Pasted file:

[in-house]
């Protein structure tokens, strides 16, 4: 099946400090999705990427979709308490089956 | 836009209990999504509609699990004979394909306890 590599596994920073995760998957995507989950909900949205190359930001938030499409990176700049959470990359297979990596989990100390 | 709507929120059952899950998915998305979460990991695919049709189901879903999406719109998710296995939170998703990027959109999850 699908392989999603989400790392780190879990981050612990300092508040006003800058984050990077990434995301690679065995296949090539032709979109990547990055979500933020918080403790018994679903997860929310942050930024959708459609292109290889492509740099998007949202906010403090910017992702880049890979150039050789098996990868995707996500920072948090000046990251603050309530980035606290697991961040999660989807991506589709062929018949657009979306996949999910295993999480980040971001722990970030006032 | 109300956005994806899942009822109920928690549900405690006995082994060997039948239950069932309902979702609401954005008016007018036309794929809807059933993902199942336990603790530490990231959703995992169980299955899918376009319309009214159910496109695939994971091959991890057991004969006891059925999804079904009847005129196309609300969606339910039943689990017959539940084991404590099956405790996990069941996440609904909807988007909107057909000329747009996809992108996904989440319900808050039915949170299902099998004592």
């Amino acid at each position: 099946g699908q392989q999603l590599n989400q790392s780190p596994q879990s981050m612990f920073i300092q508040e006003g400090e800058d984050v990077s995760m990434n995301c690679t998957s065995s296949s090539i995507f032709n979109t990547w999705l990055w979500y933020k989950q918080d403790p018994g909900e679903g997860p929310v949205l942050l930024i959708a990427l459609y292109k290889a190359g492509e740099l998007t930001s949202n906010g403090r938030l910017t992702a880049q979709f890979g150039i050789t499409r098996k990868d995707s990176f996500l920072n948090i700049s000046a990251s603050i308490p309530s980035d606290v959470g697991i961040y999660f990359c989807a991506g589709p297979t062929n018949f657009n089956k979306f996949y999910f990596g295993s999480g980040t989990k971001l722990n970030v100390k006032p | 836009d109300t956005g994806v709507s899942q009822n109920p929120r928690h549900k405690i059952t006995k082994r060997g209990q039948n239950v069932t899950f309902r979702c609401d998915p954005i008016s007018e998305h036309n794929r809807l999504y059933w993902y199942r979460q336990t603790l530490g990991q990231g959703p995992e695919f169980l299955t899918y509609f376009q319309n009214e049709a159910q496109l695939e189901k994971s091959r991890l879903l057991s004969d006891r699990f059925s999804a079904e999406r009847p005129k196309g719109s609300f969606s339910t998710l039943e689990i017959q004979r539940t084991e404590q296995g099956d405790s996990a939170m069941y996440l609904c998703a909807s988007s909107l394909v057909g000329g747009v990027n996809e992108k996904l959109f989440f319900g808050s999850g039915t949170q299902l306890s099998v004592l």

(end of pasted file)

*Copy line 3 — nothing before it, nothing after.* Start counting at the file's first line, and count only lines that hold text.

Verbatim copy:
């Amino acid at each position: 099946g699908q392989q999603l590599n989400q790392s780190p596994q879990s981050m612990f920073i300092q508040e006003g400090e800058d984050v990077s995760m990434n995301c690679t998957s065995s296949s090539i995507f032709n979109t990547w999705l990055w979500y933020k989950q918080d403790p018994g909900e679903g997860p929310v949205l942050l930024i959708a990427l459609y292109k290889a190359g492509e740099l998007t930001s949202n906010g403090r938030l910017t992702a880049q979709f890979g150039i050789t499409r098996k990868d995707s990176f996500l920072n948090i700049s000046a990251s603050i308490p309530s980035d606290v959470g697991i961040y999660f990359c989807a991506g589709p297979t062929n018949f657009n089956k979306f996949y999910f990596g295993s999480g980040t989990k971001l722990n970030v100390k006032p | 836009d109300t956005g994806v709507s899942q009822n109920p929120r928690h549900k405690i059952t006995k082994r060997g209990q039948n239950v069932t899950f309902r979702c609401d998915p954005i008016s007018e998305h036309n794929r809807l999504y059933w993902y199942r979460q336990t603790l530490g990991q990231g959703p995992e695919f169980l299955t899918y509609f376009q319309n009214e049709a159910q496109l695939e189901k994971s091959r991890l879903l057991s004969d006891r699990f059925s999804a079904e999406r009847p005129k196309g719109s609300f969606s339910t998710l039943e689990i017959q004979r539940t084991e404590q296995g099956d405790s996990a939170m069941y996440l609904c998703a909807s988007s909107l394909v057909g000329g747009v990027n996809e992108k996904l959109f989440f319900g808050s999850g039915t949170q299902l306890s099998v004592l």